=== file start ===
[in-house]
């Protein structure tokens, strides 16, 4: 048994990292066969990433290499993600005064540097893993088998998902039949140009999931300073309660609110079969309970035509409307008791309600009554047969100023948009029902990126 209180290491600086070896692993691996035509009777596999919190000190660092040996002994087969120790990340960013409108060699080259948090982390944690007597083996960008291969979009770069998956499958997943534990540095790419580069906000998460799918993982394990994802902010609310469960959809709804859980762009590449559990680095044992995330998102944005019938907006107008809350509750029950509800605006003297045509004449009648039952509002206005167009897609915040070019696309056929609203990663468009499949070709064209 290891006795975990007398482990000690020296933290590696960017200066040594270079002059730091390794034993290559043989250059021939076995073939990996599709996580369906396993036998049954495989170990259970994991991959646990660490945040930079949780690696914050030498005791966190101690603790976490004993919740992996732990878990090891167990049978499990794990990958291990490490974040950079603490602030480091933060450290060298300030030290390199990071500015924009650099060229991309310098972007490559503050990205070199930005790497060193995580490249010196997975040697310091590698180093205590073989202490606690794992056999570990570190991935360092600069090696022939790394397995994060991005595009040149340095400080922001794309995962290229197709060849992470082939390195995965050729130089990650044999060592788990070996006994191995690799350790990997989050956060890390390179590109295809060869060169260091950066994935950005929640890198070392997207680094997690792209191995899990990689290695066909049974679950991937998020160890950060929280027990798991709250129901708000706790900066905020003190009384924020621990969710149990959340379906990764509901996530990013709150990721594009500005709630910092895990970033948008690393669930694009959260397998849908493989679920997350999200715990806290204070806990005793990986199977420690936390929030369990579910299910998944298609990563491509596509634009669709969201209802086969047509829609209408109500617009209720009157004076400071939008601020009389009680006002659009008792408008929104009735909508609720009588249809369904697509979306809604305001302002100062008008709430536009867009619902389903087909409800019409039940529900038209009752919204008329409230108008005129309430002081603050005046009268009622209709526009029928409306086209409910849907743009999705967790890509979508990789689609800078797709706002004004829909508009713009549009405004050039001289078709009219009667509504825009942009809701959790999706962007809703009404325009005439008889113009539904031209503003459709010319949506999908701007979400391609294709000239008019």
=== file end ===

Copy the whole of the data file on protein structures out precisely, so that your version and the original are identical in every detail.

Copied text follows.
[in-house]
């Protein structure tokens, strides 16, 4: 048994990292066969990433290499993600005064540097893993088998998902039949140009999931300073309660609110079969309970035509409307008791309600009554047969100023948009029902990126 209180290491600086070896692993691996035509009777596999919190000190660092040996002994087969120790990340960013409108060699080259948090982390944690007597083996960008291969979009770069998956499958997943534990540095790419580069906000998460799918993982394990994802902010609310469960959809709804859980762009590449559990680095044992995330998102944005019938907006107008809350509750029950509800605006003297045509004449009648039952509002206005167009897609915040070019696309056929609203990663468009499949070709064209 290891006795975990007398482990000690020296933290590696960017200066040594270079002059730091390794034993290559043989250059021939076995073939990996599709996580369906396993036998049954495989170990259970994991991959646990660490945040930079949780690696914050030498005791966190101690603790976490004993919740992996732990878990090891167990049978499990794990990958291990490490974040950079603490602030480091933060450290060298300030030290390199990071500015924009650099060229991309310098972007490559503050990205070199930005790497060193995580490249010196997975040697310091590698180093205590073989202490606690794992056999570990570190991935360092600069090696022939790394397995994060991005595009040149340095400080922001794309995962290229197709060849992470082939390195995965050729130089990650044999060592788990070996006994191995690799350790990997989050956060890390390179590109295809060869060169260091950066994935950005929640890198070392997207680094997690792209191995899990990689290695066909049974679950991937998020160890950060929280027990798991709250129901708000706790900066905020003190009384924020621990969710149990959340379906990764509901996530990013709150990721594009500005709630910092895990970033948008690393669930694009959260397998849908493989679920997350999200715990806290204070806990005793990986199977420690936390929030369990579910299910998944298609990563491509596509634009669709969201209802086969047509829609209408109500617009209720009157004076400071939008601020009389009680006002659009008792408008929104009735909508609720009588249809369904697509979306809604305001302002100062008008709430536009867009619902389903087909409800019409039940529900038209009752919204008329409230108008005129309430002081603050005046009268009622209709526009029928409306086209409910849907743009999705967790890509979508990789689609800078797709706002004004829909508009713009549009405004050039001289078709009219009667509504825009942009809701959790999706962007809703009404325009005439008889113009539904031209503003459709010319949506999908701007979400391609294709000239008019």